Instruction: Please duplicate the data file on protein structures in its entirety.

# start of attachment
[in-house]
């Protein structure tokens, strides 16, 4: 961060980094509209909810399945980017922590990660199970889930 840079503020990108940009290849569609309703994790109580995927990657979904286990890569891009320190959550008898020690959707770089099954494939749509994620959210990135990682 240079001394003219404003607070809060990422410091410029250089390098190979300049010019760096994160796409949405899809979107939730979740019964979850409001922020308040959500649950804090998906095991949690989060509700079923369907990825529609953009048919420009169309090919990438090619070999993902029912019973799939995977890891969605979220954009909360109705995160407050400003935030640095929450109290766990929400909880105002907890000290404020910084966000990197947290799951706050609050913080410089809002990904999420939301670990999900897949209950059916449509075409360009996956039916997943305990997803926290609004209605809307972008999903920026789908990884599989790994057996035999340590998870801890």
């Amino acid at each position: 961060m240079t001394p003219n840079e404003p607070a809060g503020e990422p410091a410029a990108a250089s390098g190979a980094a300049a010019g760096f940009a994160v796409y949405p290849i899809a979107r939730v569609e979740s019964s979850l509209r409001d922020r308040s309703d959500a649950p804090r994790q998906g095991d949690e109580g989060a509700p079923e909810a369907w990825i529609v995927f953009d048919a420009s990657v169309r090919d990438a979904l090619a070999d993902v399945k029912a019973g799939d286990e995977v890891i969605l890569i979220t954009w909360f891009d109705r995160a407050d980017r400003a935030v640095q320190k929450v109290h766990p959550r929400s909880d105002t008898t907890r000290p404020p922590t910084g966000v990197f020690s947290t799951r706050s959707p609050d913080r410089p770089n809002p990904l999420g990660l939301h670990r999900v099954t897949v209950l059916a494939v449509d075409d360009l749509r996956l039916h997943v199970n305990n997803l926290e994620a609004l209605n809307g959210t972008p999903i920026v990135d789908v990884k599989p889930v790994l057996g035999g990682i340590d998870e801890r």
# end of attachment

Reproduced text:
[in-house]
């Protein structure tokens, strides 16, 4: 961060980094509209909810399945980017922590990660199970889930 840079503020990108940009290849569609309703994790109580995927990657979904286990890569891009320190959550008898020690959707770089099954494939749509994620959210990135990682 240079001394003219404003607070809060990422410091410029250089390098190979300049010019760096994160796409949405899809979107939730979740019964979850409001922020308040959500649950804090998906095991949690989060509700079923369907990825529609953009048919420009169309090919990438090619070999993902029912019973799939995977890891969605979220954009909360109705995160407050400003935030640095929450109290766990929400909880105002907890000290404020910084966000990197947290799951706050609050913080410089809002990904999420939301670990999900897949209950059916449509075409360009996956039916997943305990997803926290609004209605809307972008999903920026789908990884599989790994057996035999340590998870801890």
């Amino acid at each position: 961060m240079t001394p003219n840079e404003p607070a809060g503020e990422p410091a410029a990108a250089s390098g190979a980094a300049a010019g760096f940009a994160v796409y949405p290849i899809a979107r939730v569609e979740s019964s979850l509209r409001d922020r308040s309703d959500a649950p804090r994790q998906g095991d949690e109580g989060a509700p079923e909810a369907w990825i529609v995927f953009d048919a420009s990657v169309r090919d990438a979904l090619a070999d993902v399945k029912a019973g799939d286990e995977v890891i969605l890569i979220t954009w909360f891009d109705r995160a407050d980017r400003a935030v640095q320190k929450v109290h766990p959550r929400s909880d105002t008898t907890r000290p404020p922590t910084g966000v990197f020690s947290t799951r706050s959707p609050d913080r410089p770089n809002p990904l999420g990660l939301h670990r999900v099954t897949v209950l059916a494939v449509d075409d360009l749509r996956l039916h997943v199970n305990n997803l926290e994620a609004l209605n809307g959210t972008p999903i920026v990135d789908v990884k599989p889930v790994l057996g035999g990682i340590d998870e801890r």